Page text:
When NFL free agency began yesterday at 4 PM and throughout the last several days, twitter timelines flooded with many of the same comments. I’ve heard several times that a team cannot be built through free agency and that free agency should only serve as a compliment to quality drafting. I’ve also seen a plethora of Eagles fans who are extremely weary of free agency since the debacle of 2011 and the “dream team.”
I’m definitely at a point where I assume any FA the Eagles sign will be an overpaid, team-ruining bust. #thennamdieffect
— BountyBowl (@bountybowl) March 5, 2013
The above tweet, written by @bountybowl (who writes for Igglesblog.com, also a good follow on twitter), included a touch of sarcasm. Unfortunately, though, this is a common feeling for many Eagles fans entering this free agent signing period. It is obvious, however, that a team cannot be built only through the draft, so how should the Eagles approach free agency? And what is the right balance between acquiring players through free agency versus the draft? These are the questions I hope to answer in the following paragraphs.
Balance of Acquisition
The first thing I wanted to tackle was the balance of acquisition. As I mentioned above, I have heard many times that a team cannot be built through free agency. Rather than simply accepting this as fact as I have for years, my skeptical side pushed me to investigate just how true this was. I began looking at the two deep depth chart for every 2012 playoff team to determine what percentage of those players were added to their 2012 team through the draft. This would give me a rough idea of how successful teams have been built and would also identify the beginnings of any correlation that exists between the balance of free agent/draft acquisitions and success in the NFL. Before I show the results, though, I want to explain my thought process:
- I used the two deep depth charts for each team as I wanted to include as many players as possible that could have an impact on the game from both sides of the ball.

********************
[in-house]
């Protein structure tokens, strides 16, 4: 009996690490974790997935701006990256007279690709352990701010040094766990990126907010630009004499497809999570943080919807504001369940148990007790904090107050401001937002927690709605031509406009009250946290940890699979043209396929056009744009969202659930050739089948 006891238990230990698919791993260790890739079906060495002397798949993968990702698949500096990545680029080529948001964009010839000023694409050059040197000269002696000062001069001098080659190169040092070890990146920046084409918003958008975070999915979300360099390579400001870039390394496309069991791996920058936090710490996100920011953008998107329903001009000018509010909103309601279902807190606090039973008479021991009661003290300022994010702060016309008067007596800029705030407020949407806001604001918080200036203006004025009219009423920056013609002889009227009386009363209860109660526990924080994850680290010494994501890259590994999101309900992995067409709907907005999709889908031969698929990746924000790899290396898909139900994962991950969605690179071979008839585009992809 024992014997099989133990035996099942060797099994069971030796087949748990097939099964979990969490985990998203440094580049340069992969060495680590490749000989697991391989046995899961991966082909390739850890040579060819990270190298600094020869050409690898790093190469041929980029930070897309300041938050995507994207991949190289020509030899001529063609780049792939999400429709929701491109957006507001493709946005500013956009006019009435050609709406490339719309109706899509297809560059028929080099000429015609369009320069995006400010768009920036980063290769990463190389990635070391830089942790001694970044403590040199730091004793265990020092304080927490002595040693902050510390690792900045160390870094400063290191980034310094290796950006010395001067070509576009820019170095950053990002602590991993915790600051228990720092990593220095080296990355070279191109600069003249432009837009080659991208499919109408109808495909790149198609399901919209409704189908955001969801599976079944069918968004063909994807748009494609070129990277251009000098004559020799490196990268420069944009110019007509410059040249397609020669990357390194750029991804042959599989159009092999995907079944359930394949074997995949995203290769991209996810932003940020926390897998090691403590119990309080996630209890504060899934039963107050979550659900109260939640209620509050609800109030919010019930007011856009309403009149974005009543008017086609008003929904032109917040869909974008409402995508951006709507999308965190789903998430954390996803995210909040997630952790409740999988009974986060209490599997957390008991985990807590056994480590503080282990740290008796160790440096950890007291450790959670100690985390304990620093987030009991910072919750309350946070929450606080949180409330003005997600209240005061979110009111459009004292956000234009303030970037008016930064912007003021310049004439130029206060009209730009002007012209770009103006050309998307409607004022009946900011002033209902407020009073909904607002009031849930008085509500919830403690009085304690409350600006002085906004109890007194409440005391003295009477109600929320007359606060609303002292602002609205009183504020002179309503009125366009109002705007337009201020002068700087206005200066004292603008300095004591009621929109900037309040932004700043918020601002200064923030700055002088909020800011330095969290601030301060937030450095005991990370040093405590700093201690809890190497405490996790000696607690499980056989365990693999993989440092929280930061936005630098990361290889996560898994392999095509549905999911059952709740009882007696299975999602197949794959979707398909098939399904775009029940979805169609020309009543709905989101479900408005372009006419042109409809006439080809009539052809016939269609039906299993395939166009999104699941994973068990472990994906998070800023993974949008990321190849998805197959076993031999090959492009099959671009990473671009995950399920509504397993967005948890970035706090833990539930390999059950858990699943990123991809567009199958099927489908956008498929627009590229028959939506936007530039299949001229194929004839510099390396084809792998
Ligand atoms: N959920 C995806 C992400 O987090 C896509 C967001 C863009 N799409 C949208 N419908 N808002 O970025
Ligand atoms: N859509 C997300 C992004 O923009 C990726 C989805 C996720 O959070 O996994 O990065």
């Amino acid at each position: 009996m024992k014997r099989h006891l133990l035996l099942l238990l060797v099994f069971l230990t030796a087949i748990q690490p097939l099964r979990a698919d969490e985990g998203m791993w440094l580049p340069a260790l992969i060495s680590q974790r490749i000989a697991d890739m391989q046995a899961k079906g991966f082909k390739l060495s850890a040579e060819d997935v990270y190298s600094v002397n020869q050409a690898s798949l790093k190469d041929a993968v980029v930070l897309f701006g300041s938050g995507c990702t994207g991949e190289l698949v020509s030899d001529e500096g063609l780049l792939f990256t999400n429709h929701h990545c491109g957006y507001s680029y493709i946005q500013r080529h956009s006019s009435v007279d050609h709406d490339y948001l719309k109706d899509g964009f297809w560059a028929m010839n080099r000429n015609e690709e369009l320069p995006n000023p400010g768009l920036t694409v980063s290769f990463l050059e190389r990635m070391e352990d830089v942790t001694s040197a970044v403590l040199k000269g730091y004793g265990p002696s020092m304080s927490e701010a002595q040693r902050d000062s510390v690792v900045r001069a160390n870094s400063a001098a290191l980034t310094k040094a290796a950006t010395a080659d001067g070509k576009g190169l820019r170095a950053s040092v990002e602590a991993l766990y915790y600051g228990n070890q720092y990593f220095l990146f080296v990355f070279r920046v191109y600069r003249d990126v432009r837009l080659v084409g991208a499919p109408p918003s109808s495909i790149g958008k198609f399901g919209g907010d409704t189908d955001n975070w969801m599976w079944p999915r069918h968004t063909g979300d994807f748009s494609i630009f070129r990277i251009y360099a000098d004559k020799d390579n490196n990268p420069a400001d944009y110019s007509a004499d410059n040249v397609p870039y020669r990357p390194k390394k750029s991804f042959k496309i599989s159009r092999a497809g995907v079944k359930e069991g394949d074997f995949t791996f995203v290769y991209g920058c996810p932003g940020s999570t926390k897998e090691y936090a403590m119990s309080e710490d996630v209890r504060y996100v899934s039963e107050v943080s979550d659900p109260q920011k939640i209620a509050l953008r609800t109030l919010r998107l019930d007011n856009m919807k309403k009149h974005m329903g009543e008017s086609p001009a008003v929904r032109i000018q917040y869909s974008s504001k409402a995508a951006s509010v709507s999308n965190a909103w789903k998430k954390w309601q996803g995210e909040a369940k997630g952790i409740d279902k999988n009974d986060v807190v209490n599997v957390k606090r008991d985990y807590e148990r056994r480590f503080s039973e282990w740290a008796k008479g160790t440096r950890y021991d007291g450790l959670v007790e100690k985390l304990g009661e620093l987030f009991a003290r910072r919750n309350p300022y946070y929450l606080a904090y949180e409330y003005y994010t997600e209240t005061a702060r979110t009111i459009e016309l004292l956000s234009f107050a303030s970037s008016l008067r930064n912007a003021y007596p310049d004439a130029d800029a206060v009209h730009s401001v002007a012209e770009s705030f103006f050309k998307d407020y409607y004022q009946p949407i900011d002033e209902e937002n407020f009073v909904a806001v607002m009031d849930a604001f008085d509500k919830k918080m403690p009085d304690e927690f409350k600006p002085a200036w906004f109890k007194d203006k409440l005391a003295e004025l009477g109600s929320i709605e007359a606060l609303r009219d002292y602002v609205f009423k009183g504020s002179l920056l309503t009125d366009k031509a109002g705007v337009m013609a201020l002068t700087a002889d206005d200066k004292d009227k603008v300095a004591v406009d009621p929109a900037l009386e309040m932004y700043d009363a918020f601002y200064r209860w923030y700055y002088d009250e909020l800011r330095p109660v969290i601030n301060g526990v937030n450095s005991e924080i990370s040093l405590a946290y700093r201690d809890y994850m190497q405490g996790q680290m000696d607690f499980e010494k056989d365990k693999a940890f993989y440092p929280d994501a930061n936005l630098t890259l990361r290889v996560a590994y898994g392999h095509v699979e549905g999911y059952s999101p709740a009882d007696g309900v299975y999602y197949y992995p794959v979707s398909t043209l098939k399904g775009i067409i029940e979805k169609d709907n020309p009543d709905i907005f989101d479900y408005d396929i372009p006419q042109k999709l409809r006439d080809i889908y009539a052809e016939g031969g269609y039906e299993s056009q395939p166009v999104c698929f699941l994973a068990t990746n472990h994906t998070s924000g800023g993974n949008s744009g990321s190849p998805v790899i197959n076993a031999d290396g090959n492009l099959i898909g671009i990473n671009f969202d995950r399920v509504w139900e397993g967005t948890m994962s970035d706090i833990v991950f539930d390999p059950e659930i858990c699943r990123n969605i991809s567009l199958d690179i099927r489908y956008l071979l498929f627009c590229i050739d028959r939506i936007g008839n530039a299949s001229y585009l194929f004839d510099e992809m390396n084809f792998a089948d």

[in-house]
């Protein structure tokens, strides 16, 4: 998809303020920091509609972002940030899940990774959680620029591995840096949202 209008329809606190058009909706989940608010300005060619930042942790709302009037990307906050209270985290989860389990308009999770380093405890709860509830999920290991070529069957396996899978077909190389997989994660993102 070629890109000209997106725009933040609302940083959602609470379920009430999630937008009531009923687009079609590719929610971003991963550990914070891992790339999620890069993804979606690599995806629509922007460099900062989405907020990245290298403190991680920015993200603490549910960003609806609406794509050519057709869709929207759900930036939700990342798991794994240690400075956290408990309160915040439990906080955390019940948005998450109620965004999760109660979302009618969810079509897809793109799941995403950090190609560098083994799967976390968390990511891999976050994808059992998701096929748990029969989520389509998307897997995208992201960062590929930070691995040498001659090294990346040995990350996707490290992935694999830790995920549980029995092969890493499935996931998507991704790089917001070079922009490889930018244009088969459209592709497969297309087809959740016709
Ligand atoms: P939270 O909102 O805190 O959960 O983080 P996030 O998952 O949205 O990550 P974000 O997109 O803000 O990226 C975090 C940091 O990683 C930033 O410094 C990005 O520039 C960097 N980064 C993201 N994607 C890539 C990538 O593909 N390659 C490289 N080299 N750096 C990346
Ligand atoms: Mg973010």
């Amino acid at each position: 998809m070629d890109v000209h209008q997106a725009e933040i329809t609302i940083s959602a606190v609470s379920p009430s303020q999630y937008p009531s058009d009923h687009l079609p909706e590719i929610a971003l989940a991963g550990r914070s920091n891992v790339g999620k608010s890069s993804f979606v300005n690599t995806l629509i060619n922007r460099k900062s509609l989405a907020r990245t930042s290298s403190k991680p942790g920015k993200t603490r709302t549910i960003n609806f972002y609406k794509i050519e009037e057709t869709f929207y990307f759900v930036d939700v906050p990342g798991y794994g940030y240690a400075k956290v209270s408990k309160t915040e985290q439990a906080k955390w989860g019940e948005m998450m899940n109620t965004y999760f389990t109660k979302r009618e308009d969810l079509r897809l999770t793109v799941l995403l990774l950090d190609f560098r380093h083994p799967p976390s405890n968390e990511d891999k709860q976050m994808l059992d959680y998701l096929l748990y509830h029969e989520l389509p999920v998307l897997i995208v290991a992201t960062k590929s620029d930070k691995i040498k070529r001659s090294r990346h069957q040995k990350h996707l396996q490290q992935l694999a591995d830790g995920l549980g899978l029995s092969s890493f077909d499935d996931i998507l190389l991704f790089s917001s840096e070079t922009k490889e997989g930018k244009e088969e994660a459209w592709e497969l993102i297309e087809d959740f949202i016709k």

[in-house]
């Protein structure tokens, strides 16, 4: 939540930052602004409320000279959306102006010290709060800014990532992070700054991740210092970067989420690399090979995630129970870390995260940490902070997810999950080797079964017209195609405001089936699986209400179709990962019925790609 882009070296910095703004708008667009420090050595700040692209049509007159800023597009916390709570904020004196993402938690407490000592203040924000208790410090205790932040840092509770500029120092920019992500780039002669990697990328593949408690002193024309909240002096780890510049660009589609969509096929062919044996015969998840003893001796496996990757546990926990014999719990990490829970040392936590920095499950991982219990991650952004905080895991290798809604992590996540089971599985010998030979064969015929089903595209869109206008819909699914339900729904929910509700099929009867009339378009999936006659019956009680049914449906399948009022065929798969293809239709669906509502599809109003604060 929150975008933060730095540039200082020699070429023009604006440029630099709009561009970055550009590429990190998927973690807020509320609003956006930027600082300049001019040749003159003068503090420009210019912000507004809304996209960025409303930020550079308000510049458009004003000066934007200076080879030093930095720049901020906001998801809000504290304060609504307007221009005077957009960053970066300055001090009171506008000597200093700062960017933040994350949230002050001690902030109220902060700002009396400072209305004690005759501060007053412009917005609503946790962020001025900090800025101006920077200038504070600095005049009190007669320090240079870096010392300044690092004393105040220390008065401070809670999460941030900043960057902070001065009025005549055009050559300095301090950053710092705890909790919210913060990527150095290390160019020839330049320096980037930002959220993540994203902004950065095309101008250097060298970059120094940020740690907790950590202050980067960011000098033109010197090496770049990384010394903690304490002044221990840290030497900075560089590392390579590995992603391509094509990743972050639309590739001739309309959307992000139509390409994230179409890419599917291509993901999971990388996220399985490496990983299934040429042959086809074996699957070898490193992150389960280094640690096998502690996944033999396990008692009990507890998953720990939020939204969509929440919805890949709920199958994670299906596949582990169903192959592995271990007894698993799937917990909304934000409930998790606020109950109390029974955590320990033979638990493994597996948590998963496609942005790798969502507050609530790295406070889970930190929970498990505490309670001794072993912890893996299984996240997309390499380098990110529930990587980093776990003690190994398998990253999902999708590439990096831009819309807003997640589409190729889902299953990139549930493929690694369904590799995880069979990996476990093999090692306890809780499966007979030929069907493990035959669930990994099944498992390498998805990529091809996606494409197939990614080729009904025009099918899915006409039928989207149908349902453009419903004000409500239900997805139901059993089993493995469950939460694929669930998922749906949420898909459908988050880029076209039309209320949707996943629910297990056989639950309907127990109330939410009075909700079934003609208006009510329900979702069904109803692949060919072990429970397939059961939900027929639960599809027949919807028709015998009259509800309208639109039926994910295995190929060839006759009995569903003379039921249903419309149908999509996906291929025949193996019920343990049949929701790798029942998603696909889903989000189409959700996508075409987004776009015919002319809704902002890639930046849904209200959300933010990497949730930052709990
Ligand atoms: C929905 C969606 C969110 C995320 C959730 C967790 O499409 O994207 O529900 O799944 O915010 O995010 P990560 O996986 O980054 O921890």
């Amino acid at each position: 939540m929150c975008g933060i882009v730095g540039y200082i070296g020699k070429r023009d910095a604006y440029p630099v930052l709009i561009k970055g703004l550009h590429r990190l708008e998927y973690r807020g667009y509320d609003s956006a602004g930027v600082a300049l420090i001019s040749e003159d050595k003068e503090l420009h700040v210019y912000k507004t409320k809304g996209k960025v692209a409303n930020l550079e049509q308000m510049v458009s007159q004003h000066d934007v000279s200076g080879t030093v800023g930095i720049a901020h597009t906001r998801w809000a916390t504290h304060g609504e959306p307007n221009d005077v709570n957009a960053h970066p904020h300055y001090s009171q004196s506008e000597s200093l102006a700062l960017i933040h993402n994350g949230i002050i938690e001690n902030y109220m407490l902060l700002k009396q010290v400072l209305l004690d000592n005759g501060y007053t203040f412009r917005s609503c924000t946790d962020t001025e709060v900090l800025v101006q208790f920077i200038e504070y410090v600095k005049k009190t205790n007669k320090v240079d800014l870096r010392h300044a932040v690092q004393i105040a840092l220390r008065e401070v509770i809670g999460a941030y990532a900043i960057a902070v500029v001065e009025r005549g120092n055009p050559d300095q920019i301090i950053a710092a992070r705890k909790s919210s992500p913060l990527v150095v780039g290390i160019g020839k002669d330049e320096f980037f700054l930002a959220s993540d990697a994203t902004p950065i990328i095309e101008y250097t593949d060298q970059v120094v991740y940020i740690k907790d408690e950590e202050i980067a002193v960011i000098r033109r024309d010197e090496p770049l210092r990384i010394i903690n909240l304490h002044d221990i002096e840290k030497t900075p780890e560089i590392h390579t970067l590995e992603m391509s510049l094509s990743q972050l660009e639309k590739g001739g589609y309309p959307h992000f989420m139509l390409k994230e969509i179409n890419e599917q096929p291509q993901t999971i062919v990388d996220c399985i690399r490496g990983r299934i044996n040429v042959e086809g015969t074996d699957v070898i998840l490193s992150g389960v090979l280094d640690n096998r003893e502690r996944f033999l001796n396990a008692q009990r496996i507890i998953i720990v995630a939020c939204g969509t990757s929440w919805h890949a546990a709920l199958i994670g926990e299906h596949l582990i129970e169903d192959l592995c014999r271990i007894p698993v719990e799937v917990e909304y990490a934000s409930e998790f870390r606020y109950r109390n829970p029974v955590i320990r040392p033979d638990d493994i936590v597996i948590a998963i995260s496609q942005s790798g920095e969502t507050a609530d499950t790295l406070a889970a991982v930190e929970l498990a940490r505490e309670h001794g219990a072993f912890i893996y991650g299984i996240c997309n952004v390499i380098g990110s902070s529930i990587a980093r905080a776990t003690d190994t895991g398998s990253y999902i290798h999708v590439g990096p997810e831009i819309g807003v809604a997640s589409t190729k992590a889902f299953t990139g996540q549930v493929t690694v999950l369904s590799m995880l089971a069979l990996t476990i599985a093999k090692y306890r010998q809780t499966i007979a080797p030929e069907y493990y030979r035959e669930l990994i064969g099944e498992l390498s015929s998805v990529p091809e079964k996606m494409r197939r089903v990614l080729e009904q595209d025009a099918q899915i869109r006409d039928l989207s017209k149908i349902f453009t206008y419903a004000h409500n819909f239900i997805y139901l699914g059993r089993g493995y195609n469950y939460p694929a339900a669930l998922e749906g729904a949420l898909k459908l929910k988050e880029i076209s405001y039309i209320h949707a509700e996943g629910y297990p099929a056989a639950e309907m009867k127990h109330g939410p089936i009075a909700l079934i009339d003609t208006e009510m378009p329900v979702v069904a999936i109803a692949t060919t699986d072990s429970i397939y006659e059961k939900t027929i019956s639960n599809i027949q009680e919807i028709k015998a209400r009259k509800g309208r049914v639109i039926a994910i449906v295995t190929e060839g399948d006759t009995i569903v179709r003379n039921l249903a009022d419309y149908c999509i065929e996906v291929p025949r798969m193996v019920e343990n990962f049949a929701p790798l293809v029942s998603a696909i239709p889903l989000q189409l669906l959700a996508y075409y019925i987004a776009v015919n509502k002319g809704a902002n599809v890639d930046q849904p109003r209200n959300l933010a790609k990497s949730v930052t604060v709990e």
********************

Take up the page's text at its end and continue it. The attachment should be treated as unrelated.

- For consistency purposes, I obtained all depth charts through ESPN.com (their accuracy can be debated but I found them most user friendly).
- For simplicity, I determined that all players drafted or signed as a Undrafted Free Agent by a certain team were, for all intents and purposes, obtained through the draft.
- All players who were not drafted by their 2012 team were considered free agent acquisitions. (Note: Players drafted by one team that left the team only to return through free agency in later years were counted as free agent signees).
Finally, below are the results of the research I performed:
Unfortunately, my research showed almost no pure correlation between success and team balance. The teams are listed above in rough order of how they finished in the playoffs and as you can see there is not an optimal percentage of players drafted that correlates to success. While the 49ers and Ravens rosters are made up of over 70% of drafted players, the Patriots, who have been consistently successful have a much lower percentage of players drafted. The Packers, have an extremely high percentage of players drafted and got manhandled in the playoffs by 49ers and the Colts made the playoffs with an extremely low number of players drafted. In case you are wondering, the Eagles came in at roughly 60% overall.
I was originally going to perform the same analysis on all 32 teams to look for a correlation between playoff and non-playoff teams but I didn’t have to because I had already defined the point I was hoping to make. My point was that, despite the immeasurable importance of the draft, free agency is also extremely important as approximately 30%-40% of players on average for each playoff team were acquired through free agency. The only point I am trying make here is that, although a team cannot be built through free agency, it also cannot be built without it.
Now that we have established the importance of free agency, we must determine the correct approach. By approach, I am not talking about specific player types or positions of need but an overall philosophy. Each team will have a different approach to free agency. In addition, each team’s approach can change drastically from year to year. Some would argue that the approach depends largely on the performance of the previous year’s team, however, I would argue that it has more to do with the current coach and their plan than anything else.